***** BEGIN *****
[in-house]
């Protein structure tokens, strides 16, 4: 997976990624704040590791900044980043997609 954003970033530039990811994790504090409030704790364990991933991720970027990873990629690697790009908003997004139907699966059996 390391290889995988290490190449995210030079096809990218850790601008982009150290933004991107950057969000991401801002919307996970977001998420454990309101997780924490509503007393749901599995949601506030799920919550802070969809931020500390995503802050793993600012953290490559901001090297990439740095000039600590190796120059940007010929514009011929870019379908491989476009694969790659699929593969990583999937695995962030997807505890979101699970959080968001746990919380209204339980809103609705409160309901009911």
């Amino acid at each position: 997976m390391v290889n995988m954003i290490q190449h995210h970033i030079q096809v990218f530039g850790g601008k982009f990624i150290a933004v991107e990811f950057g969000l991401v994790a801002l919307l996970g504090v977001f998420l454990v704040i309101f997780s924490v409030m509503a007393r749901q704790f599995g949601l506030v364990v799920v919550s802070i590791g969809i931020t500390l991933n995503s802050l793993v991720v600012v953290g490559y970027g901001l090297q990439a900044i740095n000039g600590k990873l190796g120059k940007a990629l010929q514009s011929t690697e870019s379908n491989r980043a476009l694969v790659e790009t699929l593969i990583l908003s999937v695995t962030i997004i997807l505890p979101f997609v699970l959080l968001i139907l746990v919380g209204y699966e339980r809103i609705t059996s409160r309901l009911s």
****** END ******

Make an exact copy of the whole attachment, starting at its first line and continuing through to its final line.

[in-house]
């Protein structure tokens, strides 16, 4: 997976990624704040590791900044980043997609 954003970033530039990811994790504090409030704790364990991933991720970027990873990629690697790009908003997004139907699966059996 390391290889995988290490190449995210030079096809990218850790601008982009150290933004991107950057969000991401801002919307996970977001998420454990309101997780924490509503007393749901599995949601506030799920919550802070969809931020500390995503802050793993600012953290490559901001090297990439740095000039600590190796120059940007010929514009011929870019379908491989476009694969790659699929593969990583999937695995962030997807505890979101699970959080968001746990919380209204339980809103609705409160309901009911």
């Amino acid at each position: 997976m390391v290889n995988m954003i290490q190449h995210h970033i030079q096809v990218f530039g850790g601008k982009f990624i150290a933004v991107e990811f950057g969000l991401v994790a801002l919307l996970g504090v977001f998420l454990v704040i309101f997780s924490v409030m509503a007393r749901q704790f599995g949601l506030v364990v799920v919550s802070i590791g969809i931020t500390l991933n995503s802050l793993v991720v600012v953290g490559y970027g901001l090297q990439a900044i740095n000039g600590k990873l190796g120059k940007a990629l010929q514009s011929t690697e870019s379908n491989r980043a476009l694969v790659e790009t699929l593969i990583l908003s999937v695995t962030i997004i997807l505890p979101f997609v699970l959080l968001i139907l746990v919380g209204y699966e339980r809103i609705t059996s409160r309901l009911s």